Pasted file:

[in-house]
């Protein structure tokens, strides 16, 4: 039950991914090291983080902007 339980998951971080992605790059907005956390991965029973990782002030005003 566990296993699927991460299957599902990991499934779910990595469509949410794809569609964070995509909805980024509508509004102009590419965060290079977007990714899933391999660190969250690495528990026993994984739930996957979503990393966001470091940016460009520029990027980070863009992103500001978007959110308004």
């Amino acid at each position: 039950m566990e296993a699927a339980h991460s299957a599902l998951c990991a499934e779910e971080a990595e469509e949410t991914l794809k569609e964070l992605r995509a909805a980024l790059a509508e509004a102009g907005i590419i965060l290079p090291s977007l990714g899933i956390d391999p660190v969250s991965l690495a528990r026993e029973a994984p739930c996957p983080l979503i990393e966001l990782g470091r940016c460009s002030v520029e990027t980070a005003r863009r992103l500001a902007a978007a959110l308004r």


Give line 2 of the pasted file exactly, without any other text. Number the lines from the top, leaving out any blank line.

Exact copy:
């Protein structure tokens, strides 16, 4: 039950991914090291983080902007 339980998951971080992605790059907005956390991965029973990782002030005003 566990296993699927991460299957599902990991499934779910990595469509949410794809569609964070995509909805980024509508509004102009590419965060290079977007990714899933391999660190969250690495528990026993994984739930996957979503990393966001470091940016460009520029990027980070863009992103500001978007959110308004």